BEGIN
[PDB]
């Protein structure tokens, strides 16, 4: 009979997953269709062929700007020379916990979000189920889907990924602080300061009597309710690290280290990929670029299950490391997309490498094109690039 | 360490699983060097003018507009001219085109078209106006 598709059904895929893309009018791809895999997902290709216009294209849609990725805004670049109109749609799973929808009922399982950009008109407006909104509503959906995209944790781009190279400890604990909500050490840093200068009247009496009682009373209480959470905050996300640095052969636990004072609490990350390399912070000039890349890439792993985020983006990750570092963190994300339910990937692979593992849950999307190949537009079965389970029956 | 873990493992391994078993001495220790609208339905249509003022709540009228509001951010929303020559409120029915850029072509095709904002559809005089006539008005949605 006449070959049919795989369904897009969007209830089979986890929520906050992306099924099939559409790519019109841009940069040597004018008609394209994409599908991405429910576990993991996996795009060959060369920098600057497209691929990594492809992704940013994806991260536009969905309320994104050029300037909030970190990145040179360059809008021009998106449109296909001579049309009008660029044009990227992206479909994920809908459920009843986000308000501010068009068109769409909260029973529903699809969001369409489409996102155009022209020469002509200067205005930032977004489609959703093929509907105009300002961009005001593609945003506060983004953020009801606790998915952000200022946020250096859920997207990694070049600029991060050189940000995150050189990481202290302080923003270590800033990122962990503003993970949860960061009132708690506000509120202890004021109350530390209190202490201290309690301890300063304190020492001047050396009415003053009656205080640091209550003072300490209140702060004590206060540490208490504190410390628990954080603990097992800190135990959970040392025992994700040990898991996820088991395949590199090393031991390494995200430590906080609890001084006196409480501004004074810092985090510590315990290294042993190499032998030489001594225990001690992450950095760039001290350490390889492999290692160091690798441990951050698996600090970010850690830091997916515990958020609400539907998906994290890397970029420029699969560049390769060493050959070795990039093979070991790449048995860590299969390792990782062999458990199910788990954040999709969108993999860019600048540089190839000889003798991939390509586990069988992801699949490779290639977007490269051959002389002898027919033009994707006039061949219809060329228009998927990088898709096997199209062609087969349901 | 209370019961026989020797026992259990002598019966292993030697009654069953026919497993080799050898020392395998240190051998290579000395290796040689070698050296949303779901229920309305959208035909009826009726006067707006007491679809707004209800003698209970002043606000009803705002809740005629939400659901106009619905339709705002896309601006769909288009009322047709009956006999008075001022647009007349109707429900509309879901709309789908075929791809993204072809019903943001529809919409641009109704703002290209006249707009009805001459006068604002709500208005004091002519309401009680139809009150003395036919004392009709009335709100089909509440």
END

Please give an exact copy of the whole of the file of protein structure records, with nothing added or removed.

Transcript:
[PDB]
């Protein structure tokens, strides 16, 4: 009979997953269709062929700007020379916990979000189920889907990924602080300061009597309710690290280290990929670029299950490391997309490498094109690039 | 360490699983060097003018507009001219085109078209106006 598709059904895929893309009018791809895999997902290709216009294209849609990725805004670049109109749609799973929808009922399982950009008109407006909104509503959906995209944790781009190279400890604990909500050490840093200068009247009496009682009373209480959470905050996300640095052969636990004072609490990350390399912070000039890349890439792993985020983006990750570092963190994300339910990937692979593992849950999307190949537009079965389970029956 | 873990493992391994078993001495220790609208339905249509003022709540009228509001951010929303020559409120029915850029072509095709904002559809005089006539008005949605 006449070959049919795989369904897009969007209830089979986890929520906050992306099924099939559409790519019109841009940069040597004018008609394209994409599908991405429910576990993991996996795009060959060369920098600057497209691929990594492809992704940013994806991260536009969905309320994104050029300037909030970190990145040179360059809008021009998106449109296909001579049309009008660029044009990227992206479909994920809908459920009843986000308000501010068009068109769409909260029973529903699809969001369409489409996102155009022209020469002509200067205005930032977004489609959703093929509907105009300002961009005001593609945003506060983004953020009801606790998915952000200022946020250096859920997207990694070049600029991060050189940000995150050189990481202290302080923003270590800033990122962990503003993970949860960061009132708690506000509120202890004021109350530390209190202490201290309690301890300063304190020492001047050396009415003053009656205080640091209550003072300490209140702060004590206060540490208490504190410390628990954080603990097992800190135990959970040392025992994700040990898991996820088991395949590199090393031991390494995200430590906080609890001084006196409480501004004074810092985090510590315990290294042993190499032998030489001594225990001690992450950095760039001290350490390889492999290692160091690798441990951050698996600090970010850690830091997916515990958020609400539907998906994290890397970029420029699969560049390769060493050959070795990039093979070991790449048995860590299969390792990782062999458990199910788990954040999709969108993999860019600048540089190839000889003798991939390509586990069988992801699949490779290639977007490269051959002389002898027919033009994707006039061949219809060329228009998927990088898709096997199209062609087969349901 | 209370019961026989020797026992259990002598019966292993030697009654069953026919497993080799050898020392395998240190051998290579000395290796040689070698050296949303779901229920309305959208035909009826009726006067707006007491679809707004209800003698209970002043606000009803705002809740005629939400659901106009619905339709705002896309601006769909288009009322047709009956006999008075001022647009007349109707429900509309879901709309789908075929791809993204072809019903943001529809919409641009109704703002290209006249707009009805001459006068604002709500208005004091002519309401009680139809009150003395036919004392009709009335709100089909509440």